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Luis Nery Stops Hovhannisyan In All-Out Slugfest

Luis Nery Stops Hovhannisyan In All-Out Slugfest

Boxing News

Luis Nery Stops Hovhannisyan In All-Out Slugfest

Cris Esqueda -Golden Boy Promotions

Luis Nery Stops Hovhannisyan In All-Out Slugfest

In an all-out battle that surely will be a contender for fight of the year honors, Luis Nery and Azat Hovhannisyan slugged it out with reckless abandon into the 11th round before Nery got the stoppage victory in a WBC junior featherweight title eliminator on Saturday night in the main event of a Golden Boy Promotions card on DAZN at the Fox Theater in Pomona, California.

Nery, a former junior featherweight and bantamweight world titlist, who scored a 10th-round knockdown, earned another shot at a 122-pound title, becoming a mandatory challenger for unified titleholder Stephen Fulton.

“I feel good. We knew it would be a hard fight,” Nery said through an interpreter. “We had a hard preparation for this one but we expected to get the victory. We expected a knockout. We knew it was gonna be a knockout. Azat is a tough fighter but we got the knockout. It was good for the fans.”

It didn’t take long to heat up

It was a hard-hitting and thrilling fight from the opening bell, just as most expected it would be. There were constant bursts of toe-to-action and both fighters were visibly rocked at various times in the fight.

A left hand from Nery opened bloody cut under Hovhannisyan’s right eye in the third round.
In the fourth round, Hovhannisyan had Nery on shaky legs from a series of shots before he rebounded with a damaging combination off the ropes, including an uppercut, which rocked Hovhannisyan as they were both hurt in the final seconds.

Nery inflicted a second cut on Hovhannisyan in the fifth round, opening a wound on his right eyelid. The blood flowed but Hovhannisyan brushed it aside and continued to plow forward.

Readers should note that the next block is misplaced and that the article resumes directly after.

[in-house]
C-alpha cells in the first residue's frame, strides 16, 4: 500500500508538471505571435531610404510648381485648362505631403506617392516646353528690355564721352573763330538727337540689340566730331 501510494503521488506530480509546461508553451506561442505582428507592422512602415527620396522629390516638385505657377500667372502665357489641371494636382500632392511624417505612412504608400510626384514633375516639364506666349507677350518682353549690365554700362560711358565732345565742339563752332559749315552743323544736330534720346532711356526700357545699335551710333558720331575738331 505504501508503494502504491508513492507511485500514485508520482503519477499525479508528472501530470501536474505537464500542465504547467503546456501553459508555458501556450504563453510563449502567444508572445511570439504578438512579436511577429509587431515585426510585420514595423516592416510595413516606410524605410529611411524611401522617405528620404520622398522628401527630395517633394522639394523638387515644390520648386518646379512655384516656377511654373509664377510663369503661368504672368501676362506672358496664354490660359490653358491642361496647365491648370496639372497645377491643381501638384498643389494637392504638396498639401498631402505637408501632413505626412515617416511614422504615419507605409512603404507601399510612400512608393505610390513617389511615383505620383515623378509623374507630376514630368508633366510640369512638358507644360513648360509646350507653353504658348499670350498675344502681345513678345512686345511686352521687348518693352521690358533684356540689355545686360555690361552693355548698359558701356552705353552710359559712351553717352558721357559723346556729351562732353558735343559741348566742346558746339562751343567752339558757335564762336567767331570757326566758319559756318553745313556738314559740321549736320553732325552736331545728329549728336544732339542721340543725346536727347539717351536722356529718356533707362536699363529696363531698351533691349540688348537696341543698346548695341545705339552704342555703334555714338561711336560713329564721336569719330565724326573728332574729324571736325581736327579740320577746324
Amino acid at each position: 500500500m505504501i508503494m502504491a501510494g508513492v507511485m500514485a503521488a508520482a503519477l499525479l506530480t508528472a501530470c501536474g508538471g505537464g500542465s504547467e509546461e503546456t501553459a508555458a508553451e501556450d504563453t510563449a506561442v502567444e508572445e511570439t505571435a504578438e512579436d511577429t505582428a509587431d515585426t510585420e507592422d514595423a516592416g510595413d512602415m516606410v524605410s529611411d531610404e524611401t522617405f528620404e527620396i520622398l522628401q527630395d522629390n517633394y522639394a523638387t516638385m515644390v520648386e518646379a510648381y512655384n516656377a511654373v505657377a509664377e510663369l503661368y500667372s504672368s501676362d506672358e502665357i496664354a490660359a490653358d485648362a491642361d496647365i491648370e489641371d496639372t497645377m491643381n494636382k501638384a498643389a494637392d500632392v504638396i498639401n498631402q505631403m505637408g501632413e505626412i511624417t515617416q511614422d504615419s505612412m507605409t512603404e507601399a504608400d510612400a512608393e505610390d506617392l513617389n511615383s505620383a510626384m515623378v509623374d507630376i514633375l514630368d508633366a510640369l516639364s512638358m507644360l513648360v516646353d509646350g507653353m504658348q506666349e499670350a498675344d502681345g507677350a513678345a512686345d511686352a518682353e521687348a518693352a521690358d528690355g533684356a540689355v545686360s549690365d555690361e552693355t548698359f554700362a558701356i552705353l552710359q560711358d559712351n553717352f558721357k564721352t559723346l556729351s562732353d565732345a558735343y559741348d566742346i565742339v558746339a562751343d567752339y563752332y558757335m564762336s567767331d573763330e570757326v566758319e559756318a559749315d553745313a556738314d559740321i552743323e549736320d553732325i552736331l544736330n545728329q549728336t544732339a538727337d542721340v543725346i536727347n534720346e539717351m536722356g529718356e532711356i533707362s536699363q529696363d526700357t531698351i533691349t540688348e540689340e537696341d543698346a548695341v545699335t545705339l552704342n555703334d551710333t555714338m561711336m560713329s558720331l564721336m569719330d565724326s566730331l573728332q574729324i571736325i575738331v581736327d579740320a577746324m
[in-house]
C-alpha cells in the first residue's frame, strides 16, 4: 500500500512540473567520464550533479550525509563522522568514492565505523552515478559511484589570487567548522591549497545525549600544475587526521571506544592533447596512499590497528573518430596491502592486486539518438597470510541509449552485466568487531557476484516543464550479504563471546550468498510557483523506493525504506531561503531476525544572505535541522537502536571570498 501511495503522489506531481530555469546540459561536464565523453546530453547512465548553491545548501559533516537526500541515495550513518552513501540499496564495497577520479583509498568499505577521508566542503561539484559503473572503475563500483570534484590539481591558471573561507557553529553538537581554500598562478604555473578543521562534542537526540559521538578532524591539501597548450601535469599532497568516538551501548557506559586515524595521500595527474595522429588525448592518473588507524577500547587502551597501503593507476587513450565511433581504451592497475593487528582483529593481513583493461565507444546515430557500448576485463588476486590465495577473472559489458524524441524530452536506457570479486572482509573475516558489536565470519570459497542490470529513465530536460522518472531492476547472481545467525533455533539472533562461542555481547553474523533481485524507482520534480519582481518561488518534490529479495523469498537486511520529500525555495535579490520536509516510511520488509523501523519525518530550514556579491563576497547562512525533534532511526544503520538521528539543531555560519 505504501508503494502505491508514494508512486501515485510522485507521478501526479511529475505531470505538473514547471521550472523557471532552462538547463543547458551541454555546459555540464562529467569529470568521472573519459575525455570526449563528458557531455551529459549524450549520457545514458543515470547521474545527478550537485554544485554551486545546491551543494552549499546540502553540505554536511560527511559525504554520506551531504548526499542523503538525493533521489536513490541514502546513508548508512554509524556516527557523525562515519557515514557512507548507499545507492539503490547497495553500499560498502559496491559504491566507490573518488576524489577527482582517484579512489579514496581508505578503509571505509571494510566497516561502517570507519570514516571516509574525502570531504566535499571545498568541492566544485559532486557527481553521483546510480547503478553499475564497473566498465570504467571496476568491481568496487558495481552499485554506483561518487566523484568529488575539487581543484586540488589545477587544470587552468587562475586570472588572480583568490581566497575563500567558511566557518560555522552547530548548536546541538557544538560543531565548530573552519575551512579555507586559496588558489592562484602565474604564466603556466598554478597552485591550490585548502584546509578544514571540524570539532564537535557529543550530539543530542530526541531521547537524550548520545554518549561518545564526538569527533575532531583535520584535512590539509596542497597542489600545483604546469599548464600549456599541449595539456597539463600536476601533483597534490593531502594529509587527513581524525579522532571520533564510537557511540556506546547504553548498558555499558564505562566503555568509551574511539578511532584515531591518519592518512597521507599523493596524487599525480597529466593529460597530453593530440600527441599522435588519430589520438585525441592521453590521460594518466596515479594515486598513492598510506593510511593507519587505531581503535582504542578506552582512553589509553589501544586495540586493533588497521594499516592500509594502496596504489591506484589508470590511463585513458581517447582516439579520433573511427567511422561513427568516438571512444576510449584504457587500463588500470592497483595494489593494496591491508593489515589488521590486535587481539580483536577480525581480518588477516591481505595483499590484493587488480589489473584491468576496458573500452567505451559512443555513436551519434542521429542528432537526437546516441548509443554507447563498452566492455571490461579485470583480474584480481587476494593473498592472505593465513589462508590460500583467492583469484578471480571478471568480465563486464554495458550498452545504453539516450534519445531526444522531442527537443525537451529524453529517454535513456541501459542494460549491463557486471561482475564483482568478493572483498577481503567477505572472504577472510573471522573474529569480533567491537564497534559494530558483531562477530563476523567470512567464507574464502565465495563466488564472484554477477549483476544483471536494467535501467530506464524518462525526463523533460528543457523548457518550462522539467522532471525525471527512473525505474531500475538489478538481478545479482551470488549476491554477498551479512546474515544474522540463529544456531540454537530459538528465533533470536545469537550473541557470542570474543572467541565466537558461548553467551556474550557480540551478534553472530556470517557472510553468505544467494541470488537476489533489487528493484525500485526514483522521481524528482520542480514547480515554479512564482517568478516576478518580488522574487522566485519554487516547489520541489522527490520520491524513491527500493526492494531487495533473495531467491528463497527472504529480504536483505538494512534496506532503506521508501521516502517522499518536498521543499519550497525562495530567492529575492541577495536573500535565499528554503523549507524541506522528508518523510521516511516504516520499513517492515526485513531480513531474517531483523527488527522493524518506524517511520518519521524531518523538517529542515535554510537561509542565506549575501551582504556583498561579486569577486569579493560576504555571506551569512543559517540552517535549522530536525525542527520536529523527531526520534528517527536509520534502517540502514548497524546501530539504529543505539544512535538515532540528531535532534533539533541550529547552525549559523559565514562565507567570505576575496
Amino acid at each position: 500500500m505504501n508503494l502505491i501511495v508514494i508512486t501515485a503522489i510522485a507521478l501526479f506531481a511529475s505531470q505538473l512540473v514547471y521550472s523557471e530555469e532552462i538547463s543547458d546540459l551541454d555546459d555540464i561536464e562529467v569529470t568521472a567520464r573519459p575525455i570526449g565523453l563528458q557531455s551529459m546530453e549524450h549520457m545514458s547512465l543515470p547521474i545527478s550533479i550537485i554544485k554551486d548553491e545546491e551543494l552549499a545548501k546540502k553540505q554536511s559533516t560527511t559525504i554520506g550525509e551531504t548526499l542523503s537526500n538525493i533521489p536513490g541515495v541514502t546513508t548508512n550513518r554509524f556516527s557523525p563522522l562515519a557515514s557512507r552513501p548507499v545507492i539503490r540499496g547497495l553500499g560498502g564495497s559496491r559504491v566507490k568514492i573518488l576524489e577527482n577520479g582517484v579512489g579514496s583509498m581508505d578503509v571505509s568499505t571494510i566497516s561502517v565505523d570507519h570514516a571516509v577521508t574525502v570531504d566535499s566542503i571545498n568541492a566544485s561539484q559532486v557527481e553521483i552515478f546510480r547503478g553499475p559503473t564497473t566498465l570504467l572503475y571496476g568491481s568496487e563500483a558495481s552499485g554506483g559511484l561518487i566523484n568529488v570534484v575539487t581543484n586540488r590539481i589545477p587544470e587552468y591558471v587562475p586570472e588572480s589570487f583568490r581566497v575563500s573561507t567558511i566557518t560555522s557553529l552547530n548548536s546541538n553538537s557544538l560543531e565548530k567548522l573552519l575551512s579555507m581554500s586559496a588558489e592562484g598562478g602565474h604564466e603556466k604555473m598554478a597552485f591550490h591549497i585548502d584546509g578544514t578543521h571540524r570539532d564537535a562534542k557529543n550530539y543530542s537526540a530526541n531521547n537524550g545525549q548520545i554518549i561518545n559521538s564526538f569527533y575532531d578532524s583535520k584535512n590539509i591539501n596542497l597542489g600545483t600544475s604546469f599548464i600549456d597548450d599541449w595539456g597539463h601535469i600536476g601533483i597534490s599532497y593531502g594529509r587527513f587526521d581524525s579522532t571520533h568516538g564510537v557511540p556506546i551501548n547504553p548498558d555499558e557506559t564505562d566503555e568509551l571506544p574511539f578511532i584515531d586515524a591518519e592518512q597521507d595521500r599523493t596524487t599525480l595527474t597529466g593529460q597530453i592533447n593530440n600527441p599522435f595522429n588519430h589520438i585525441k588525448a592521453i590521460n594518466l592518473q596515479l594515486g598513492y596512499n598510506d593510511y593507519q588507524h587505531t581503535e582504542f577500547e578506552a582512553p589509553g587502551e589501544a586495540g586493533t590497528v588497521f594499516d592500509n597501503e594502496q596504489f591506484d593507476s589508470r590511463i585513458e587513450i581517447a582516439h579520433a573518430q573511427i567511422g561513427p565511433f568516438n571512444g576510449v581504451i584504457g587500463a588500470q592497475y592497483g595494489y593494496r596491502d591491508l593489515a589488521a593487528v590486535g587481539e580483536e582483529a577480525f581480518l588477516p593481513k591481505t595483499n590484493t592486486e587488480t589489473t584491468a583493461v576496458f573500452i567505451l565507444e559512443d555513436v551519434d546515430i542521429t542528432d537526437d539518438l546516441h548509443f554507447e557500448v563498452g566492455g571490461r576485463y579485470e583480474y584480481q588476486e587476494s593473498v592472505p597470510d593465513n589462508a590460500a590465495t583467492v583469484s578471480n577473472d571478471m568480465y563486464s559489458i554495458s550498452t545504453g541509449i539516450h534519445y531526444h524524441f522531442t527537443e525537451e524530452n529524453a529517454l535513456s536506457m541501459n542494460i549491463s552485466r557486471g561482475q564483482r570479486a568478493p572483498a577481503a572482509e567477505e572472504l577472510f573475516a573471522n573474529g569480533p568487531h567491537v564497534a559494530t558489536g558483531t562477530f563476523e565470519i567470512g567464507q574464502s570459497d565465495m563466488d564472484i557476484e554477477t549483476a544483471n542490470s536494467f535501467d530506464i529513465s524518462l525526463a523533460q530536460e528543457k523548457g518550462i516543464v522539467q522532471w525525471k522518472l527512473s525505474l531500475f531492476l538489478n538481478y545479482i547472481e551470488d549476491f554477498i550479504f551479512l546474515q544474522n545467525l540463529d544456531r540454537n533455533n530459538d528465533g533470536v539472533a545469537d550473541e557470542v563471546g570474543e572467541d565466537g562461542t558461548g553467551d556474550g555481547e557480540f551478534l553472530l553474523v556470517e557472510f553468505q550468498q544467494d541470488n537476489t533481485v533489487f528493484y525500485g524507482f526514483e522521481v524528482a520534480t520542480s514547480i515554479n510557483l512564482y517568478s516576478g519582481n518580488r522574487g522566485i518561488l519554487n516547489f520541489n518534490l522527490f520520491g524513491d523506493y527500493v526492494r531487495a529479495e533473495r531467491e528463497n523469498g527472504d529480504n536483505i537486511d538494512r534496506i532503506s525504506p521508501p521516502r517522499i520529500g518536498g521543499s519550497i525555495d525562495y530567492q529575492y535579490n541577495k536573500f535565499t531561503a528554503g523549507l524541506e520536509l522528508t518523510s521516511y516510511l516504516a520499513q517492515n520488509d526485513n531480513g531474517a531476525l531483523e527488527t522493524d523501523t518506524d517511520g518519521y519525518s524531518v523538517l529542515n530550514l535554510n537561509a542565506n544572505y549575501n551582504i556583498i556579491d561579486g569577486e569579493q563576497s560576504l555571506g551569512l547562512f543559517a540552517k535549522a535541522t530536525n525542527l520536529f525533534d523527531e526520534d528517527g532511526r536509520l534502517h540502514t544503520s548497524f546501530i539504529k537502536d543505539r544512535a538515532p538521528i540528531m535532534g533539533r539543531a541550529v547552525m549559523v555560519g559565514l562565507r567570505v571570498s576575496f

Round after round, they simply traded punishment with referee Ray Corona merely a spectator because there was so little for him to do.

Both fighters were shaken from the constant blows in the brutal ninth round and then Nery (34-1, 26 KOs), 28, a southpaw from Mexico, finally broke through in the 10th round. He landed a left cross and a right hand that wobbled Hovhannisyan before another left sent him the mat with 40 seconds remaining for the only knockdown of the fight.

Hovhannisyan smiled and got to his knees before rising at Corona’s count of seven. Nery was all over Hovhannisyan for the rest of the round, forcing him to the ropes, where he teed off. Hovhannisyan, known as “Crazy A” for his relentless style, barely managed to throw a few punches back while Corona was right on the verge of stopping it when the bell sounded to end the round.

Hovhannisyan seemed OK as the 11th round began and he landed some shots and was coming on midway through the round, but when Nery wobbled the bleeding Hovhannisyan with two left hands, Corona stepped in and waved it off at 1 minute, 51 seconds to bring an end to the instant classic

“We’re obviously disappointed the fight didn’t turn out the way we wanted, but it’s boxing,” Hovhannisyan said through an interpreter. “I thought he was a good fighter before and today I think he is a great fighter. He won today. That’s it.”

According to CompuBox statistics, Nery landed 195 of 596 punches (33 percent) and Hovhannisyan landed 210 of 688 (31 percent).

Hovhannisyan (21-4, 17 KOs), 34, an Armenian based in Los Angeles, saw a seven-fight winning streak end. He had not lost since a dropping a unanimous decision challenging then-WBC junior featherweight titlist Rey Vargas in May 2018.

Nery won his third fight in a row since getting stopped in the seventh round with a body shot and losing the WBC junior featherweight title to Brandon Figueroa in May 2021.

Figueroa lost the WBC belt to Fulton in a November 2021 unification fight and Fulton is close to finalizing a deal to defend the titles against Japanese pound-for-pound star Naoya Inoue, who recently vacated the undisputed bantamweight title to move up in weight, in Japan in the early summer.

Nery will be paying close attention to that fight, assuming it is finalized.

“I want Inoue, I want Fulton,” Nery said. “I feel ready go for the world championship whether it’s with Fulton or with Inoue.”

Before that fight comes around, however, Nery took a moment to appreciate the intense storm he had just weathered

“It was a war for everybody,” he said. “We saw the fans and we thank them.”

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Since 2000, award-winning reporter Dan Rafael has covered boxing full time and been ringside for thousands of fights, first for five years at USA Today and then for 15 years at ESPN, where he wrote and appeared on various television, radio and streaming programs. In 2013, Dan was honored by the Boxing Writers Association of America with the Nat Fleischer award for career excellence in boxing journalism. Dan brings his great insight to the Big Fight Weekend site, podcast and more!

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